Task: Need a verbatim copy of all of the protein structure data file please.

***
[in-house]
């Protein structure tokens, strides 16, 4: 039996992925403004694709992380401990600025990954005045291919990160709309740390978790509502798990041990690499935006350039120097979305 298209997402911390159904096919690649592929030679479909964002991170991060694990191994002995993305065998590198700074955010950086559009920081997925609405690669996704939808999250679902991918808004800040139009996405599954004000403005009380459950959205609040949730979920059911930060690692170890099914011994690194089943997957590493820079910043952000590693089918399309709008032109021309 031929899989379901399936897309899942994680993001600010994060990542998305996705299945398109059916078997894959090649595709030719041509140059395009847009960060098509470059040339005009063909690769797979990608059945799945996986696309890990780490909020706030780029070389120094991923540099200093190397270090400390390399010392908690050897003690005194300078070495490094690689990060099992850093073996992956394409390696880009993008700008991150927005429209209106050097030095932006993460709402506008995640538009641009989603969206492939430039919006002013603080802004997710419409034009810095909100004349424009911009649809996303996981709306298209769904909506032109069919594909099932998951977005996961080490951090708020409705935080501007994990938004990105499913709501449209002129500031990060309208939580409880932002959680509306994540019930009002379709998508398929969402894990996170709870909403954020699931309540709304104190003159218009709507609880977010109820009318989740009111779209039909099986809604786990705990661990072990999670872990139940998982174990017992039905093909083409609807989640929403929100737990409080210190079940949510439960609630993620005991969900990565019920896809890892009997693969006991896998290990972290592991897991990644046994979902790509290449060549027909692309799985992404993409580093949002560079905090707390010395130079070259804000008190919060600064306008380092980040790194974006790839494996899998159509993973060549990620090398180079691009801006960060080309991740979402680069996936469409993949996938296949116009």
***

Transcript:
[in-house]
């Protein structure tokens, strides 16, 4: 039996992925403004694709992380401990600025990954005045291919990160709309740390978790509502798990041990690499935006350039120097979305 298209997402911390159904096919690649592929030679479909964002991170991060694990191994002995993305065998590198700074955010950086559009920081997925609405690669996704939808999250679902991918808004800040139009996405599954004000403005009380459950959205609040949730979920059911930060690692170890099914011994690194089943997957590493820079910043952000590693089918399309709008032109021309 031929899989379901399936897309899942994680993001600010994060990542998305996705299945398109059916078997894959090649595709030719041509140059395009847009960060098509470059040339005009063909690769797979990608059945799945996986696309890990780490909020706030780029070389120094991923540099200093190397270090400390390399010392908690050897003690005194300078070495490094690689990060099992850093073996992956394409390696880009993008700008991150927005429209209106050097030095932006993460709402506008995640538009641009989603969206492939430039919006002013603080802004997710419409034009810095909100004349424009911009649809996303996981709306298209769904909506032109069919594909099932998951977005996961080490951090708020409705935080501007994990938004990105499913709501449209002129500031990060309208939580409880932002959680509306994540019930009002379709998508398929969402894990996170709870909403954020699931309540709304104190003159218009709507609880977010109820009318989740009111779209039909099986809604786990705990661990072990999670872990139940998982174990017992039905093909083409609807989640929403929100737990409080210190079940949510439960609630993620005991969900990565019920896809890892009997693969006991896998290990972290592991897991990644046994979902790509290449060549027909692309799985992404993409580093949002560079905090707390010395130079070259804000008190919060600064306008380092980040790194974006790839494996899998159509993973060549990620090398180079691009801006960060080309991740979402680069996936469409993949996938296949116009």